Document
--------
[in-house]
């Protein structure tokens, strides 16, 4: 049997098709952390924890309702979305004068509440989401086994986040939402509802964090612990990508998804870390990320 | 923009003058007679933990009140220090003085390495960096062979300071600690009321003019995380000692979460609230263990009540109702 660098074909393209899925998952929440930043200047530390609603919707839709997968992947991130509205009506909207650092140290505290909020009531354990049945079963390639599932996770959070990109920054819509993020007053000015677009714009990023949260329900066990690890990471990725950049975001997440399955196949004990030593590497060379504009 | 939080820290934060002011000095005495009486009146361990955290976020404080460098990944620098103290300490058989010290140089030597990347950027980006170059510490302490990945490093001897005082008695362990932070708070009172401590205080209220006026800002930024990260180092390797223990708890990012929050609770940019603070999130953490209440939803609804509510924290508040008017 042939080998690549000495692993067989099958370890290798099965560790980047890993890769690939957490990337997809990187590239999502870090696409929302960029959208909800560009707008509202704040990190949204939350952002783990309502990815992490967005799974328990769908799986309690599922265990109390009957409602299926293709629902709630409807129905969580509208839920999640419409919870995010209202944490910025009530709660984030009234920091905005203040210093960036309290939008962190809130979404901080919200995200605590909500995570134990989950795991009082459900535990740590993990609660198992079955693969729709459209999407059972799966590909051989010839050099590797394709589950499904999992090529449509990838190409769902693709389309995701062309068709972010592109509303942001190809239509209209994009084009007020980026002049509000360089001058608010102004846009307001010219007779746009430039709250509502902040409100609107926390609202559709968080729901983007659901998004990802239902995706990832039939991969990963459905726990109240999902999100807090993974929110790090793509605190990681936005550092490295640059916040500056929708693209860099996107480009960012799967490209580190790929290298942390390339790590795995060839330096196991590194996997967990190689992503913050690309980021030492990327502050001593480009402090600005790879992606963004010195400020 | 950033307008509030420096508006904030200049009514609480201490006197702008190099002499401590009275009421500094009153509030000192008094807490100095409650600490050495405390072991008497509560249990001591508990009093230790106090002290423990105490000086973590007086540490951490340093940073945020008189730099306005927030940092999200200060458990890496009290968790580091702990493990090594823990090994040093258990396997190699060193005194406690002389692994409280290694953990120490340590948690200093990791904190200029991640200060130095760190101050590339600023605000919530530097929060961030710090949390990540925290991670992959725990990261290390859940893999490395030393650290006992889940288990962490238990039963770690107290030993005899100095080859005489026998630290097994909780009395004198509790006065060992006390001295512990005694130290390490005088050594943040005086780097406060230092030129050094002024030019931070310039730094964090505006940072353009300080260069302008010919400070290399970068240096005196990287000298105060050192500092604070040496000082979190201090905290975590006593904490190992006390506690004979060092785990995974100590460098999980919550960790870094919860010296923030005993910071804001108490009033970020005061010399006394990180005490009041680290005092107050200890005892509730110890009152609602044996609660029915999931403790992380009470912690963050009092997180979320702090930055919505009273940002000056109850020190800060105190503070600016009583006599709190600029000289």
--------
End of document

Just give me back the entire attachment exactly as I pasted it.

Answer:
[in-house]
């Protein structure tokens, strides 16, 4: 049997098709952390924890309702979305004068509440989401086994986040939402509802964090612990990508998804870390990320 | 923009003058007679933990009140220090003085390495960096062979300071600690009321003019995380000692979460609230263990009540109702 660098074909393209899925998952929440930043200047530390609603919707839709997968992947991130509205009506909207650092140290505290909020009531354990049945079963390639599932996770959070990109920054819509993020007053000015677009714009990023949260329900066990690890990471990725950049975001997440399955196949004990030593590497060379504009 | 939080820290934060002011000095005495009486009146361990955290976020404080460098990944620098103290300490058989010290140089030597990347950027980006170059510490302490990945490093001897005082008695362990932070708070009172401590205080209220006026800002930024990260180092390797223990708890990012929050609770940019603070999130953490209440939803609804509510924290508040008017 042939080998690549000495692993067989099958370890290798099965560790980047890993890769690939957490990337997809990187590239999502870090696409929302960029959208909800560009707008509202704040990190949204939350952002783990309502990815992490967005799974328990769908799986309690599922265990109390009957409602299926293709629902709630409807129905969580509208839920999640419409919870995010209202944490910025009530709660984030009234920091905005203040210093960036309290939008962190809130979404901080919200995200605590909500995570134990989950795991009082459900535990740590993990609660198992079955693969729709459209999407059972799966590909051989010839050099590797394709589950499904999992090529449509990838190409769902693709389309995701062309068709972010592109509303942001190809239509209209994009084009007020980026002049509000360089001058608010102004846009307001010219007779746009430039709250509502902040409100609107926390609202559709968080729901983007659901998004990802239902995706990832039939991969990963459905726990109240999902999100807090993974929110790090793509605190990681936005550092490295640059916040500056929708693209860099996107480009960012799967490209580190790929290298942390390339790590795995060839330096196991590194996997967990190689992503913050690309980021030492990327502050001593480009402090600005790879992606963004010195400020 | 950033307008509030420096508006904030200049009514609480201490006197702008190099002499401590009275009421500094009153509030000192008094807490100095409650600490050495405390072991008497509560249990001591508990009093230790106090002290423990105490000086973590007086540490951490340093940073945020008189730099306005927030940092999200200060458990890496009290968790580091702990493990090594823990090994040093258990396997190699060193005194406690002389692994409280290694953990120490340590948690200093990791904190200029991640200060130095760190101050590339600023605000919530530097929060961030710090949390990540925290991670992959725990990261290390859940893999490395030393650290006992889940288990962490238990039963770690107290030993005899100095080859005489026998630290097994909780009395004198509790006065060992006390001295512990005694130290390490005088050594943040005086780097406060230092030129050094002024030019931070310039730094964090505006940072353009300080260069302008010919400070290399970068240096005196990287000298105060050192500092604070040496000082979190201090905290975590006593904490190992006390506690004979060092785990995974100590460098999980919550960790870094919860010296923030005993910071804001108490009033970020005061010399006394990180005490009041680290005092107050200890005892509730110890009152609602044996609660029915999931403790992380009470912690963050009092997180979320702090930055919505009273940002000056109850020190800060105190503070600016009583006599709190600029000289």